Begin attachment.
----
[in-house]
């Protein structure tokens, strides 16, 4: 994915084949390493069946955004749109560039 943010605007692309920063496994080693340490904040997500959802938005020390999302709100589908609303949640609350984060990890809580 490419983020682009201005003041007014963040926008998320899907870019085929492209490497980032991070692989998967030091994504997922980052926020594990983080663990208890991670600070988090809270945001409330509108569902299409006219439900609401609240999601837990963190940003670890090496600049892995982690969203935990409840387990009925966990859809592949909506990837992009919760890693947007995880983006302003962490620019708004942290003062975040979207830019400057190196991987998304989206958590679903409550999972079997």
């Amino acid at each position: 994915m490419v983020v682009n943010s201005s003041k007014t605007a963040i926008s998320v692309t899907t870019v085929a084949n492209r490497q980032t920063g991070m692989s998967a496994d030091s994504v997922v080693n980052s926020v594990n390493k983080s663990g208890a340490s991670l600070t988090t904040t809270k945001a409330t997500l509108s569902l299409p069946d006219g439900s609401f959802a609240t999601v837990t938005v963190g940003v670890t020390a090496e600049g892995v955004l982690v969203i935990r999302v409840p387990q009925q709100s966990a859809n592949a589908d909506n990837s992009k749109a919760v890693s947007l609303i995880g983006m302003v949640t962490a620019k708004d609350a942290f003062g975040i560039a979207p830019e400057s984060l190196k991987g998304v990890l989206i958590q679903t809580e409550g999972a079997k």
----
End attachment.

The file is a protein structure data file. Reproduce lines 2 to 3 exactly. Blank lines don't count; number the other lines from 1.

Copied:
């Protein structure tokens, strides 16, 4: 994915084949390493069946955004749109560039 943010605007692309920063496994080693340490904040997500959802938005020390999302709100589908609303949640609350984060990890809580 490419983020682009201005003041007014963040926008998320899907870019085929492209490497980032991070692989998967030091994504997922980052926020594990983080663990208890991670600070988090809270945001409330509108569902299409006219439900609401609240999601837990963190940003670890090496600049892995982690969203935990409840387990009925966990859809592949909506990837992009919760890693947007995880983006302003962490620019708004942290003062975040979207830019400057190196991987998304989206958590679903409550999972079997």
């Amino acid at each position: 994915m490419v983020v682009n943010s201005s003041k007014t605007a963040i926008s998320v692309t899907t870019v085929a084949n492209r490497q980032t920063g991070m692989s998967a496994d030091s994504v997922v080693n980052s926020v594990n390493k983080s663990g208890a340490s991670l600070t988090t904040t809270k945001a409330t997500l509108s569902l299409p069946d006219g439900s609401f959802a609240t999601v837990t938005v963190g940003v670890t020390a090496e600049g892995v955004l982690v969203i935990r999302v409840p387990q009925q709100s966990a859809n592949a589908d909506n990837s992009k749109a919760v890693s947007l609303i995880g983006m302003v949640t962490a620019k708004d609350a942290f003062g975040i560039a979207p830019e400057s984060l190196k991987g998304v990890l989206i958590q679903t809580e409550g999972a079997k």